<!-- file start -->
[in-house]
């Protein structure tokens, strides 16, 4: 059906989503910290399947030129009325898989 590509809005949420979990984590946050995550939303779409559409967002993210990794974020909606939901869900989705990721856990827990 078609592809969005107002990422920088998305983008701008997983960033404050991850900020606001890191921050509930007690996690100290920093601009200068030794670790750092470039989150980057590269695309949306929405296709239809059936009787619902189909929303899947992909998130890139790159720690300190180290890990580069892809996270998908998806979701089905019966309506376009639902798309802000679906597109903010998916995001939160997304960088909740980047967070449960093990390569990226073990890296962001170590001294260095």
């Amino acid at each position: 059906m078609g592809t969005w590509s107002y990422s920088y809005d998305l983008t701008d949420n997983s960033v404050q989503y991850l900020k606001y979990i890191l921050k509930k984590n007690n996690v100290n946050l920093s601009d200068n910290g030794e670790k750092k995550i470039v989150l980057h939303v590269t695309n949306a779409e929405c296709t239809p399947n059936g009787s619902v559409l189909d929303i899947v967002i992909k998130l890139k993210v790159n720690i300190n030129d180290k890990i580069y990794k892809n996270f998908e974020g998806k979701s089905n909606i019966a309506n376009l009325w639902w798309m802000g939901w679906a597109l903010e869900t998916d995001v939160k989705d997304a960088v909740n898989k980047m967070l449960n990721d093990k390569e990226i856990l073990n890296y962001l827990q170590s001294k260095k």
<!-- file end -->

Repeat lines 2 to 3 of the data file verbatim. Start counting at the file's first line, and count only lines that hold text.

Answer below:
């Protein structure tokens, strides 16, 4: 059906989503910290399947030129009325898989 590509809005949420979990984590946050995550939303779409559409967002993210990794974020909606939901869900989705990721856990827990 078609592809969005107002990422920088998305983008701008997983960033404050991850900020606001890191921050509930007690996690100290920093601009200068030794670790750092470039989150980057590269695309949306929405296709239809059936009787619902189909929303899947992909998130890139790159720690300190180290890990580069892809996270998908998806979701089905019966309506376009639902798309802000679906597109903010998916995001939160997304960088909740980047967070449960093990390569990226073990890296962001170590001294260095």
């Amino acid at each position: 059906m078609g592809t969005w590509s107002y990422s920088y809005d998305l983008t701008d949420n997983s960033v404050q989503y991850l900020k606001y979990i890191l921050k509930k984590n007690n996690v100290n946050l920093s601009d200068n910290g030794e670790k750092k995550i470039v989150l980057h939303v590269t695309n949306a779409e929405c296709t239809p399947n059936g009787s619902v559409l189909d929303i899947v967002i992909k998130l890139k993210v790159n720690i300190n030129d180290k890990i580069y990794k892809n996270f998908e974020g998806k979701s089905n909606i019966a309506n376009l009325w639902w798309m802000g939901w679906a597109l903010e869900t998916d995001v939160k989705d997304a960088v909740n898989k980047m967070l449960n990721d093990k390569e990226i856990l073990n890296y962001l827990q170590s001294k260095k």